For years, my brother has given out hundreds of Narcissus Bulbs as a special Christmas gift. They come in brown paper bags (fancy Christmas bags if he can find them on sale). Complete with a small cup holding small pebbles and the bulb, and a note with this story of the bulb that he wrote. Just water and put in a window.
Pretty nice Christmas present that reminds you of somebody who cares for a long time after Christmas. That’s my brother.
After the Magi left and prepared for their journey back to Herod, a servant boy with stunted arms slipped in to see the babe. He presented a small narcissus bulb to the young mother.
“My masters say your son will be a king,” he began. “I have no gifts fit for a king, but perhaps this will bring some beauty into your lives. Place it in a jar indoors, water it, and give it light. After it has bloomed this winter, and its foliage has died, trim it back and dry it again for next year.”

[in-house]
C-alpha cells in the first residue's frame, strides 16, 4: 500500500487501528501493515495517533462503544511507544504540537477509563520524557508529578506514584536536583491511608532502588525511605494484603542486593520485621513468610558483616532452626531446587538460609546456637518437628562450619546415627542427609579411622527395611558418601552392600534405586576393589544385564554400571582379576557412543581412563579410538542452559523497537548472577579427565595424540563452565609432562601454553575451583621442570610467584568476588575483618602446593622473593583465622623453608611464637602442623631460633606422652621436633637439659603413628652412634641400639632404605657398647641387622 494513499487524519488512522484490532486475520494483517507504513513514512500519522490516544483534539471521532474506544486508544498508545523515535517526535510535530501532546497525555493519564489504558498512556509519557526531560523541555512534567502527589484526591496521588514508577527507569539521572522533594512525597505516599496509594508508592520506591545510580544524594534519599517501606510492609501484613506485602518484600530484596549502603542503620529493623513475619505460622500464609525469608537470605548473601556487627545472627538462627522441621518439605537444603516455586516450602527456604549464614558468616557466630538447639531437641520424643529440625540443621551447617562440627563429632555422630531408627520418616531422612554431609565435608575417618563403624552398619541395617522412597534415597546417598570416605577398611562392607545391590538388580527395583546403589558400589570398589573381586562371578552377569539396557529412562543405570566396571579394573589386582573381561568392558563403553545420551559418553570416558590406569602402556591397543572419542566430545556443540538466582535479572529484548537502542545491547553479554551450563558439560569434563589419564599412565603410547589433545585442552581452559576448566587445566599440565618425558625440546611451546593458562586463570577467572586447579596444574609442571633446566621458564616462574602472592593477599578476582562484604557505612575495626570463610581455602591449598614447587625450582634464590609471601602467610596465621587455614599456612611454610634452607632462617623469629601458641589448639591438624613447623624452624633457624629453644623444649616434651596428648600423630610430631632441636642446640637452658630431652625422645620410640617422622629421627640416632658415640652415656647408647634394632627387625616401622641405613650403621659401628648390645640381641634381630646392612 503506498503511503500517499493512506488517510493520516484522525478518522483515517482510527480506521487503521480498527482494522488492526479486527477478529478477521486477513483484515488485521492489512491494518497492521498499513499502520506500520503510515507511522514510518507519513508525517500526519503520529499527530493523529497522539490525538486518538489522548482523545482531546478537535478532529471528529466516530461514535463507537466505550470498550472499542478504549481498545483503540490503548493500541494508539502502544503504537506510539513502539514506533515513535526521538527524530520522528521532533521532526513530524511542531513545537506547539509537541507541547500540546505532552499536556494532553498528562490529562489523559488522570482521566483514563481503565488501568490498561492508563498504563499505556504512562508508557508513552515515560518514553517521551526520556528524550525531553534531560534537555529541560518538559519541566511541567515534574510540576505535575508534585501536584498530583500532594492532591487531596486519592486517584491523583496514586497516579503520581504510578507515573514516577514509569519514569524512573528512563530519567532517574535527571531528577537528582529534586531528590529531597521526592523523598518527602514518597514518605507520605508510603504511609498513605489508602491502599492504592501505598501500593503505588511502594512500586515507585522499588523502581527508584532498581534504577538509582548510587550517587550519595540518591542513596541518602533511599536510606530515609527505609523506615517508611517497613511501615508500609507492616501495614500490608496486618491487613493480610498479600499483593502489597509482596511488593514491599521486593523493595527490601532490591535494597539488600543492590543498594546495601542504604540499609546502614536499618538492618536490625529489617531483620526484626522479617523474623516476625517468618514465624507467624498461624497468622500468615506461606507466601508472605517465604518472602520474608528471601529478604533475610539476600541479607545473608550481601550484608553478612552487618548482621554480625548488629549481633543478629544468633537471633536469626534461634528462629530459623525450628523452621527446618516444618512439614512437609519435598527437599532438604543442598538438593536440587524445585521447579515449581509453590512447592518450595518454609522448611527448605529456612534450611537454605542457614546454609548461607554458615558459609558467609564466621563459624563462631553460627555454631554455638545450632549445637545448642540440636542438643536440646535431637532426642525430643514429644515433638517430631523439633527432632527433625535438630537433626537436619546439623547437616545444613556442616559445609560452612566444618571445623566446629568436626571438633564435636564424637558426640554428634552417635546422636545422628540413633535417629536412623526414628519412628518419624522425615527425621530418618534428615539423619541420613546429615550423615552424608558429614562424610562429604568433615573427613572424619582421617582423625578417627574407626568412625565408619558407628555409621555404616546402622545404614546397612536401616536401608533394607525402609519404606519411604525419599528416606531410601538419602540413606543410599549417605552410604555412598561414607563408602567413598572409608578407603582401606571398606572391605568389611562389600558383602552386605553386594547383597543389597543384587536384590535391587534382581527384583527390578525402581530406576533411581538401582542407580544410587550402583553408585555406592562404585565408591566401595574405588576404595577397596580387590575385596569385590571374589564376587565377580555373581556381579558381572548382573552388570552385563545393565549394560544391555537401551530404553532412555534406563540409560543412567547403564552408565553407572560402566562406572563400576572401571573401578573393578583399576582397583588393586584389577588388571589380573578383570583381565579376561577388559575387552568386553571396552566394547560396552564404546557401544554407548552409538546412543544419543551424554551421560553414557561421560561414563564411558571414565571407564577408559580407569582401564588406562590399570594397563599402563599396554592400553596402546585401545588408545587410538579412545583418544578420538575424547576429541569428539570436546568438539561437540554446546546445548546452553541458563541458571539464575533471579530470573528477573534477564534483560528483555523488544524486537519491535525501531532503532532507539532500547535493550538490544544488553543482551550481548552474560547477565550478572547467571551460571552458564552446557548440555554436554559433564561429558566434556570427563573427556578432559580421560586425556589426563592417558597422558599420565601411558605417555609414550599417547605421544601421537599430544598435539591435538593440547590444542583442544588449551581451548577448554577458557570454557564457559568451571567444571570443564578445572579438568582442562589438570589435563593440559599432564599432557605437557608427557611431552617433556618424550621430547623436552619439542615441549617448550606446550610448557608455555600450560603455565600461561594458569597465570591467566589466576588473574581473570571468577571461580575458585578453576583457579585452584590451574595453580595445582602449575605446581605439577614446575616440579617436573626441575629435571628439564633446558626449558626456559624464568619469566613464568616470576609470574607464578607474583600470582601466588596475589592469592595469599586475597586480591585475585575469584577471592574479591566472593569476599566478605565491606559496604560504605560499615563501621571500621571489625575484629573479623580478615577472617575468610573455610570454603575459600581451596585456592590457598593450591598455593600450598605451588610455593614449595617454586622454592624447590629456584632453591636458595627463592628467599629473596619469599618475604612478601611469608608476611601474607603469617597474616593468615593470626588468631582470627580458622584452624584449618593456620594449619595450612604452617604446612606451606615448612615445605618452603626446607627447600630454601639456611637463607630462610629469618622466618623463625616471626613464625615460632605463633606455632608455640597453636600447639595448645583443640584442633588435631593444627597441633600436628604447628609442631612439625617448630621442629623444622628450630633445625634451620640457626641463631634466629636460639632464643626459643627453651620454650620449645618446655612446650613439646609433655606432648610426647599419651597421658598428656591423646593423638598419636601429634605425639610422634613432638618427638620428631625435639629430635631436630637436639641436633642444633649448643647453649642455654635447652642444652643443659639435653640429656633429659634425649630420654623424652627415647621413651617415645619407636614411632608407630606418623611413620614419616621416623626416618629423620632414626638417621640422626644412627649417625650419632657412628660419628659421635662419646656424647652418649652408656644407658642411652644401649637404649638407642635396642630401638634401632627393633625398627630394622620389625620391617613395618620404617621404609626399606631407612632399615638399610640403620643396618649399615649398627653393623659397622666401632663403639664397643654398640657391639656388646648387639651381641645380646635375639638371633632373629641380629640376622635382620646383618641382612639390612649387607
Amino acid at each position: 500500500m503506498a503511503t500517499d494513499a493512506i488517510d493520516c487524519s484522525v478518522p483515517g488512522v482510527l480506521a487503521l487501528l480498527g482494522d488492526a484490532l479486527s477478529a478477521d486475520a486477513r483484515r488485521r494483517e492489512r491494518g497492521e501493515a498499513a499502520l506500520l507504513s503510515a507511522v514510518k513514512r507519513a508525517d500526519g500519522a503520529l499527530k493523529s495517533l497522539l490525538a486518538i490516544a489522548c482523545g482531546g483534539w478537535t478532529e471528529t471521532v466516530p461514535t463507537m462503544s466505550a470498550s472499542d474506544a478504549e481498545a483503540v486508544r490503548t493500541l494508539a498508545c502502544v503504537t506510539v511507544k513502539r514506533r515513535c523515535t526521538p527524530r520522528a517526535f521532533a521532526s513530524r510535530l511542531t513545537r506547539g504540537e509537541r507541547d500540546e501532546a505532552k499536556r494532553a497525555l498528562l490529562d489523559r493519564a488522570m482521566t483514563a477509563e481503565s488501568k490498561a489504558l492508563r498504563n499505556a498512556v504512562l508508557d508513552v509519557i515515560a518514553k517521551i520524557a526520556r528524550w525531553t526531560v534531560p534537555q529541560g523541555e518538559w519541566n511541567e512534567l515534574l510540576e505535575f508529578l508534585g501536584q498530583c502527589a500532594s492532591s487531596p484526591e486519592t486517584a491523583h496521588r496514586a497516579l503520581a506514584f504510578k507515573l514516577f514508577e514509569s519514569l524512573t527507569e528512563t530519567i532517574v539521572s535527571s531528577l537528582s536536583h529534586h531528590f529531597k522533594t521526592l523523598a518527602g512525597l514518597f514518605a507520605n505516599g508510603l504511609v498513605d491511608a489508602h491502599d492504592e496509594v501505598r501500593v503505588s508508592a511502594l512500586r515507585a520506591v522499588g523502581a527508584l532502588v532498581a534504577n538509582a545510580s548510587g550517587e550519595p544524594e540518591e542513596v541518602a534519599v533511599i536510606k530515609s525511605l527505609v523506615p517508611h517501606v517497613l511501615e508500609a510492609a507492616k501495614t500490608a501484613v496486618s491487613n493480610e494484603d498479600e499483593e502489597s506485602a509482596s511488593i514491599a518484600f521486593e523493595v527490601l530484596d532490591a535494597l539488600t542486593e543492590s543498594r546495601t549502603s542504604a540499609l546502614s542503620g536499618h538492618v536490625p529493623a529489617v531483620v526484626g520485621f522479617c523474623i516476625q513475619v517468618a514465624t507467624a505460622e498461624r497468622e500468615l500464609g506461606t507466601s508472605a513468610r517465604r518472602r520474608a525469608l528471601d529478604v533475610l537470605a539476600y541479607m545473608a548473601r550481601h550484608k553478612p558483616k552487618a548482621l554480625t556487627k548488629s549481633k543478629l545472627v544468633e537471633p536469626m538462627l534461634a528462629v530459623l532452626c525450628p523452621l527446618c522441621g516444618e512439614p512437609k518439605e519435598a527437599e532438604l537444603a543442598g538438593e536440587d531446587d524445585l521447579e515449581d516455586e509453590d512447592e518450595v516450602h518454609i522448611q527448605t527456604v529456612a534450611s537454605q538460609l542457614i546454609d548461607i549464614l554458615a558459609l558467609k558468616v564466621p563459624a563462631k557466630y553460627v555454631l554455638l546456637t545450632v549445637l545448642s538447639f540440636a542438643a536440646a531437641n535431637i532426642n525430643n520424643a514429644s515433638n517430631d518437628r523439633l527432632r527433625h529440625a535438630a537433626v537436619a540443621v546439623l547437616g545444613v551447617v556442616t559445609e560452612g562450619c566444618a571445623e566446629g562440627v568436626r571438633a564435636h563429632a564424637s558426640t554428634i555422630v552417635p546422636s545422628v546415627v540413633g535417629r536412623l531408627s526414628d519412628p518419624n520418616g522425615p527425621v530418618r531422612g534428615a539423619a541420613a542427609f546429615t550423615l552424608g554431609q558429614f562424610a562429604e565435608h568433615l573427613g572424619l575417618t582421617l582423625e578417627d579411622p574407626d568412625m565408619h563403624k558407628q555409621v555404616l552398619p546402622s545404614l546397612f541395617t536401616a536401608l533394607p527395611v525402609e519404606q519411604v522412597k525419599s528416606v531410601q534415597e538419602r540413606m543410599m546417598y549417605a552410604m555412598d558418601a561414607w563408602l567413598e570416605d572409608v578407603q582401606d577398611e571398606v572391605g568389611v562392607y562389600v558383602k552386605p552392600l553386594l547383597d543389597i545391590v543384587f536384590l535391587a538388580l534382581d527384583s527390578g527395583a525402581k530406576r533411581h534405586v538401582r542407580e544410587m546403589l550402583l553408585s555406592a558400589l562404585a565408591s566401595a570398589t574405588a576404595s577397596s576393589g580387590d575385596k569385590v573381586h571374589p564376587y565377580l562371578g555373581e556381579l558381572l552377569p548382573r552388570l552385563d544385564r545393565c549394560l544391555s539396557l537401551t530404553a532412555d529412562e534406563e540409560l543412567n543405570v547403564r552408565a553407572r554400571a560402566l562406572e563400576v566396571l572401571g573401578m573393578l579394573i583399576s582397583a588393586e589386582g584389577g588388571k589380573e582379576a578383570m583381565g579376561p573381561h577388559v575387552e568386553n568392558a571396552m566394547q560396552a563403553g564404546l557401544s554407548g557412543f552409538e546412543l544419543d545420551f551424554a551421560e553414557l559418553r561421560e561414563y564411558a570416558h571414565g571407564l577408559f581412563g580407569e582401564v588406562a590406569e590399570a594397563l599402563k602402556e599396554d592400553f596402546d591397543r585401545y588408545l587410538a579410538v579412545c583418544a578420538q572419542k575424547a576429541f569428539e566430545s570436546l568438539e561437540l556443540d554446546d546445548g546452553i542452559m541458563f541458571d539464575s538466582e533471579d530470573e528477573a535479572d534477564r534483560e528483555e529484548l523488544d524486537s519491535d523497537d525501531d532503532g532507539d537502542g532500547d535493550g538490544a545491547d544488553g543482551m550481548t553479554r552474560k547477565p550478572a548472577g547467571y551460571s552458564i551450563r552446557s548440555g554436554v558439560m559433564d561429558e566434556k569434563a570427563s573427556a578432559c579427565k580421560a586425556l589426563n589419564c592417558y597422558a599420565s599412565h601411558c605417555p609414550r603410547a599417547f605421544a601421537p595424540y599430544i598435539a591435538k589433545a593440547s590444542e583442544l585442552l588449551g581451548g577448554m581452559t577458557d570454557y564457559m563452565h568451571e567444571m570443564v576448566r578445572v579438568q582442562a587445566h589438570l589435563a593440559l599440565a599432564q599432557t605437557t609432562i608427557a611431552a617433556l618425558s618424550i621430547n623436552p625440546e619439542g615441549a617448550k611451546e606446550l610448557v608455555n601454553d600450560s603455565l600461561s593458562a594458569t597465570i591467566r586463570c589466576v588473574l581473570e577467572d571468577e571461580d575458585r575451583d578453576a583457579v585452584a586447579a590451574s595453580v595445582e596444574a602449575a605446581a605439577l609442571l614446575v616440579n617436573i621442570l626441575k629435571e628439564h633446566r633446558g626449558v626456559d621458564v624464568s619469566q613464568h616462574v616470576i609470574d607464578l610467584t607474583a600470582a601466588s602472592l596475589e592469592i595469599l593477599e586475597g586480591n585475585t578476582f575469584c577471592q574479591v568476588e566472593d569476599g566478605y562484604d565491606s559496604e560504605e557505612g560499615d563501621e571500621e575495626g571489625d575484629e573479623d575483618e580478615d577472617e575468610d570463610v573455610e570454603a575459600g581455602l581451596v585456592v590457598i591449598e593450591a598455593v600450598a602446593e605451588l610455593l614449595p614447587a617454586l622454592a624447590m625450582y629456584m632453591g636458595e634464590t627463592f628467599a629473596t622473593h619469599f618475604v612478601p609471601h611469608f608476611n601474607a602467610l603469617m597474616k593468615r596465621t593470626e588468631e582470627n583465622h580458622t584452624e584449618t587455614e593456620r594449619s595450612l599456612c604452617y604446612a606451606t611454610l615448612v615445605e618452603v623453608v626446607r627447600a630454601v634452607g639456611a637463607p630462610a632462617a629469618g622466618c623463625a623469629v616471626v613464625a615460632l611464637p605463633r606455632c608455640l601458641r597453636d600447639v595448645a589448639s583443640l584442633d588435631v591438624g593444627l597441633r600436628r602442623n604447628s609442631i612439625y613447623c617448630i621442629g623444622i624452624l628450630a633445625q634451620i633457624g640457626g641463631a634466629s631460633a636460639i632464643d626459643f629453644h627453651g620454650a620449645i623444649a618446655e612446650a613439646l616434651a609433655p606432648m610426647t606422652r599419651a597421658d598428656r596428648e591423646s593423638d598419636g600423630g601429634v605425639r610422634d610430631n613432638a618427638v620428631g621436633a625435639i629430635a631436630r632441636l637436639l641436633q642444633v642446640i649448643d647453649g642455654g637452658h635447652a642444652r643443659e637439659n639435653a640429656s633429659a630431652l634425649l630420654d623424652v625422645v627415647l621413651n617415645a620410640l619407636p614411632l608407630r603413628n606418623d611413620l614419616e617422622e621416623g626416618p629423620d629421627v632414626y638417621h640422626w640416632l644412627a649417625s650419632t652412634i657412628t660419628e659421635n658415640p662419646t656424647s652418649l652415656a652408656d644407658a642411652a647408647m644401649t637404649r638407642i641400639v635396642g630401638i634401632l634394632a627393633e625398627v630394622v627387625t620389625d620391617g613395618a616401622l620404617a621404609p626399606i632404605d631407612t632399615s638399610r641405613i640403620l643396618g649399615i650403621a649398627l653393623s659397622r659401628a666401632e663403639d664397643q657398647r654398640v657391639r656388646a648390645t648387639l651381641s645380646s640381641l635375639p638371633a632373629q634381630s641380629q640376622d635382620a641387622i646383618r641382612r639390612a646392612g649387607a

“My mom used to teach me with bulb, ma’am. I can still remember her lessons: That I shouldn’t judge by appearances. That my only real needs are sunshine, water, food, and someone to care for me. That everything else is a ‘want’, not a need. That I depend on God, and that I should live that way. That I should remember my roots. That life itself is a miracle. That life is short. That there is a time to be active and grow as well as a time to rest. That death is not the end. Moreover, that someday somebody else may need my help and I shouldn’t hesitate to give it.”
“Perhaps you could use this bulb to teach your son, the way my mom taught me.”
“May I be as wise a mother for my son as your mother was for you,” Mary said as she placed her small child in the boy’s stunted arms. “What is your name, so that I may tell him when he’s older?”
“Simon”, the boy replied. “I come from Cyrene.”
(Copyright 1997 by Michael Vrtis)